THE PRESIDENT. That's a difficult question to answer. I think that I share the opinion of the American public that we should not again become involved in a military way in the internal affairs of another country unless our own security is directly threatened.
We do support the maintenance of peace. We do this through multilateral organizations like the United Nations, through multilateral teams such as we've just formed and with which we've had some success in Namibia, where we cooperated with the Federal Republic of Germany, with France, Great Britain, and with Canada. And on some occasions we work just with one other nation primarily, as is presently the case in Rhodesia, where we and the British are trying to use our good offices to bring about a peaceful resolution there.
But I don't contemplate, short of a direct threat to the security of my own Nation, the sending of troops to another country to solve an internal conflict as we did in Vietnam in the recent past.
This is not an abandonment of the principles on which our Nation was founded and which we believe. We have stood staunch in the support for basic human rights, and I think the recent world attention focused upon these violations in different countries has been a testimony to the fact that the Western democratic system and our belief in freedom is letting its voice be heard and its influence be felt. But just because we don't send troops as we did in Vietnam does not mean that we've abandoned freedom or that we will sit back and let local conflicts bring suffering upon those in whom we are deeply interested and about whom we are concerned.
GERMAN DEMOCRATIC REPUBLIC
Q. Mr. President, my name is Hertha Winkler. I'm a pensioner in the GDR in Bautzen. And I would like to direct this question to you, Mr. President: When do you come and visit us in the German Democratic Republic? Many of my friends would welcome you heartily there.
THE PRESIDENT. Let me first extend my friendship to those in the GDR, express my hope that we can find peace and a resolution of differences that stand between us still. And I want to tell you, as I said earlier, not only that the next time I come to Berlin that I would like to visit the eastern portion but I will certainly promise to go to East Berlin on my next visit.
To visit the GDR is another matter. We now have had diplomatic relations with the GDR for, I believe, about 4 years. And we're still exploring means by which we can lessen the differences between that country and our own. We have some problems with the consulate agreement. But when that basic question is resolved, then I think we could expand our relationships there.
I have visited other Eastern European nations. I was in Poland recently, and we have had visits from leaders of other Eastern European countries.
I have no objection to going there, and perhaps the next time I come to this part of Europe, we'll have an easy relationship with the GDR, which might make it possible for me to visit. But at this time, I think I'll restrict my very limited visiting time to the Federal Republic of Germany and to West Berlin.
Q. Mr. President, my name is Wolfgang Netschkowski. Many Berliner citizens have asked you to do something for Niko Hubner. What can the U.S.A. do for Niko Hubner, more than just verbally protest to get Niko Hubner out of GDR prison?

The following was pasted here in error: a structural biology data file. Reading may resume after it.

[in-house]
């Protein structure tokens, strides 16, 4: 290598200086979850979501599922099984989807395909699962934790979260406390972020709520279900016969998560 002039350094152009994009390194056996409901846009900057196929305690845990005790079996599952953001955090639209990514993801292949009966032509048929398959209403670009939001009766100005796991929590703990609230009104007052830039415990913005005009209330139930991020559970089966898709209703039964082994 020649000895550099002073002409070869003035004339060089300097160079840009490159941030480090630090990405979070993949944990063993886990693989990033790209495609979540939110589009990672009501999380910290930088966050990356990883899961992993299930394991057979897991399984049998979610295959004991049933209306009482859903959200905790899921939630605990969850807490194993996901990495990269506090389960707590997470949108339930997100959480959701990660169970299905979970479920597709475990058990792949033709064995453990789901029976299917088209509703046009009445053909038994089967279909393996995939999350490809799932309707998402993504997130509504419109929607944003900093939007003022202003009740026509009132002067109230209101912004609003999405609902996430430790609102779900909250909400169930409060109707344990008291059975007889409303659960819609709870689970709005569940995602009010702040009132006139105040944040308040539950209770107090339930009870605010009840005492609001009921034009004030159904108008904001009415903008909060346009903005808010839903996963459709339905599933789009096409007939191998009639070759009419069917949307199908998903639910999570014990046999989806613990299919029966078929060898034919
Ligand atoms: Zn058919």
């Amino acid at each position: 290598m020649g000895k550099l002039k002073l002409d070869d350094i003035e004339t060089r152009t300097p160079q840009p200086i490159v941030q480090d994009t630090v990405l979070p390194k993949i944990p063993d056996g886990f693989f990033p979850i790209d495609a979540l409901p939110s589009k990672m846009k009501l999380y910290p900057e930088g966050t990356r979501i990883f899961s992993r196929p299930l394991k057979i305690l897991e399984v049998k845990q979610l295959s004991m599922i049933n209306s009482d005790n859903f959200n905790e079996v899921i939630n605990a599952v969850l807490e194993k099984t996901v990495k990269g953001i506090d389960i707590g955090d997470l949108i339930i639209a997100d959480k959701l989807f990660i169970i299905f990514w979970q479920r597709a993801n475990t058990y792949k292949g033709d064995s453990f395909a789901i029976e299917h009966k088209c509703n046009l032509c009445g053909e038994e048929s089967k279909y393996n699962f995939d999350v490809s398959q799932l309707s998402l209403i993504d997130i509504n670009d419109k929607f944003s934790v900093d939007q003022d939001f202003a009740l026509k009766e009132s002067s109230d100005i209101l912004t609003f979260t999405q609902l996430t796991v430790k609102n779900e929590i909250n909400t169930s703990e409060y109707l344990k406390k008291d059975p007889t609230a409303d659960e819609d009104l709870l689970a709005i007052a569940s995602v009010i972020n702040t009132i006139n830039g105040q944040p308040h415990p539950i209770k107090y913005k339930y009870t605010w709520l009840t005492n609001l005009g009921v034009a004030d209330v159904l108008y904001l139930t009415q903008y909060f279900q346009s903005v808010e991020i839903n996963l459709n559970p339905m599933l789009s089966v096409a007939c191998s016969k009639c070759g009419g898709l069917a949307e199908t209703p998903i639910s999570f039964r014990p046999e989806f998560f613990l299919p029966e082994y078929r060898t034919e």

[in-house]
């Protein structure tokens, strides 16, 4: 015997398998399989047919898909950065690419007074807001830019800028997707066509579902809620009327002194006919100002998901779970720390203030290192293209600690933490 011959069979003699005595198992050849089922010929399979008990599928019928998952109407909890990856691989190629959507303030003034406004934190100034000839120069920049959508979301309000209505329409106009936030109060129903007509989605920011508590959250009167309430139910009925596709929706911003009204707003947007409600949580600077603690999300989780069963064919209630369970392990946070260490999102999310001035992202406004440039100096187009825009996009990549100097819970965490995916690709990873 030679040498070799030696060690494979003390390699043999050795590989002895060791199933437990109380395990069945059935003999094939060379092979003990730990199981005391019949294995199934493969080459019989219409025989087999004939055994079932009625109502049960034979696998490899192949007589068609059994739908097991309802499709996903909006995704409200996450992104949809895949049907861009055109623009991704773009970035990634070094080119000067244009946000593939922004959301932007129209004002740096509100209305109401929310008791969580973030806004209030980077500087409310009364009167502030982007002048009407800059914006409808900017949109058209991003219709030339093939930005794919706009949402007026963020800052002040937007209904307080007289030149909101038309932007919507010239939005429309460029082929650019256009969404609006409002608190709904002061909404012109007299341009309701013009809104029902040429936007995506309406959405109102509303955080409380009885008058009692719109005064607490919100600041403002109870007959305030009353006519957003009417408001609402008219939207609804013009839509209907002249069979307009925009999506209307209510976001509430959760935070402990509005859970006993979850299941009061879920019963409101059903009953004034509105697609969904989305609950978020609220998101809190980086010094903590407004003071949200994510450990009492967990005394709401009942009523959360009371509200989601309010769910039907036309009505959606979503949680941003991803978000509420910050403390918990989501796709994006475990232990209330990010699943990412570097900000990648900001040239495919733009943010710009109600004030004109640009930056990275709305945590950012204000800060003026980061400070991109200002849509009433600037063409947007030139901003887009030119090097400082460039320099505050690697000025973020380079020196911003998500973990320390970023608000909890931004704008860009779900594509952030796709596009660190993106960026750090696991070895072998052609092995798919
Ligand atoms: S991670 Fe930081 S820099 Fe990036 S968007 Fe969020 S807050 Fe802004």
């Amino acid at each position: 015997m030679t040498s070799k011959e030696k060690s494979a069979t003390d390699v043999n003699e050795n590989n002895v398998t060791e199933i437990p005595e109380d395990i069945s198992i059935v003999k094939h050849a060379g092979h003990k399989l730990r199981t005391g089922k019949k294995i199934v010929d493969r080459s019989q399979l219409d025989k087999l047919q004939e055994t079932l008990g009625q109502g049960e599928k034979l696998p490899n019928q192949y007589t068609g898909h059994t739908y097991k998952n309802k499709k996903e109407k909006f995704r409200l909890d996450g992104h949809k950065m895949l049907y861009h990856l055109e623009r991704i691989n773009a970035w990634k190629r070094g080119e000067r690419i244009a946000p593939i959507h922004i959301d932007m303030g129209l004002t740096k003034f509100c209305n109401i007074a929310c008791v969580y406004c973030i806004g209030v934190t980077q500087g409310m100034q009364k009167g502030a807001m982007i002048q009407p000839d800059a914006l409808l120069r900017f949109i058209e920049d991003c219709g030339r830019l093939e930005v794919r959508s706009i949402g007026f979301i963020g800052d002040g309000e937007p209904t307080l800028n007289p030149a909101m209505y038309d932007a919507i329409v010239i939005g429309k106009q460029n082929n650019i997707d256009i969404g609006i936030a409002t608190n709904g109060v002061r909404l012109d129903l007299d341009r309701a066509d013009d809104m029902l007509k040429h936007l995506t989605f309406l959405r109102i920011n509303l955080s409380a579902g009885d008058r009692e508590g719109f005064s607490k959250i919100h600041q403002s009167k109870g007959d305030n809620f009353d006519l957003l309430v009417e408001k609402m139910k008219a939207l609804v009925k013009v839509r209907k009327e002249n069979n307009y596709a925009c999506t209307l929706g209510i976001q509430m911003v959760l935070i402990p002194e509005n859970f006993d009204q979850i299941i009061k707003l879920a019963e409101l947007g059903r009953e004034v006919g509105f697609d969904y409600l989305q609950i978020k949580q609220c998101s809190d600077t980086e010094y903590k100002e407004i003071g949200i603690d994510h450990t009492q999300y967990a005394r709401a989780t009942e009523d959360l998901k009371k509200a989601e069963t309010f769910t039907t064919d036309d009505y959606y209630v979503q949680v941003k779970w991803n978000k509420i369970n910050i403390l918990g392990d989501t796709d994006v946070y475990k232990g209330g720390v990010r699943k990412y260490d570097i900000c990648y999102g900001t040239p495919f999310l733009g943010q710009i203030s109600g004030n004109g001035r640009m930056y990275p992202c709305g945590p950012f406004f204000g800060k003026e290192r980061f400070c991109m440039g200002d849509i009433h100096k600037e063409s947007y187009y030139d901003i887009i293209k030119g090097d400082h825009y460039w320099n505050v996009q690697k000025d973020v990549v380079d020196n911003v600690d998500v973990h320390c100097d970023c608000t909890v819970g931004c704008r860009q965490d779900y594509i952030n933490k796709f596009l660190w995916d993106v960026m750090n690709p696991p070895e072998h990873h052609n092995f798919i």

THE PRESIDENT. The verbal protest is made because of the agreement on the part of the Soviets that East Berlin would be a demilitarized area. The original charge against Mr. Hubner, I understand, was because he refused to be drafted into the military forces. We did express our displeasure about this very strongly, as did the other allies involved, and made this clear to the Soviet Union and to the GDR.
As a result of this and other expressions of displeasure and the realization of the Soviets and the Eastern Germans that they did violate the agreement, they changed the charges against him from avoiding military service to a trumped-up substitute charge.
I really don't know what other action we can take, except to insist upon the honoring of the agreement that has been signed between ourselves and the Soviet Union, along with, of course, the British and French.
But we have no authority to go into the GDR and to remove someone from prison. But we have to make sure that when they do falsely charge someone against the principles expressed in the Quadripartite Agreement that our voice is heard clearly.
I think in this case it has had some success only to the extent that they changed the charge against him. But the punishment was unwarranted. It's obvious that he's an innocent person, and as you know, he's not the only one who's suffering at this time. And we hope that this can be a matter that's brought more to the focus of the world. I think the recent Shcharanskiy trial has been a matter of concern and interest to everyone, almost, on Earth, in the civilized nations.
And we hope that the problem with Herr Hubner can be now better understood by the rest of the world, and perhaps world opinion can cause his early release. But there is no specific action that f can promise you that would guarantee this early release against the desires of the Soviets or the East Germans.
BERLIN AND THE ALLIES
Q. Mr. President, my name is Irmgard Hiege. I'm a pensioner, and I've got this question for you, Mr. President: Why don't public and official circles do more to promote the personal relationships of the Berliners with the allies present in the city of Berlin?
THE PRESIDENT. I don't know now, but within a half an hour after I leave this podium, I will talk to the commanders of all the three allied services, and I will have not only an answer for you but I'll let them know about my interest in having the relationship be freer, more frequent, and more constructive.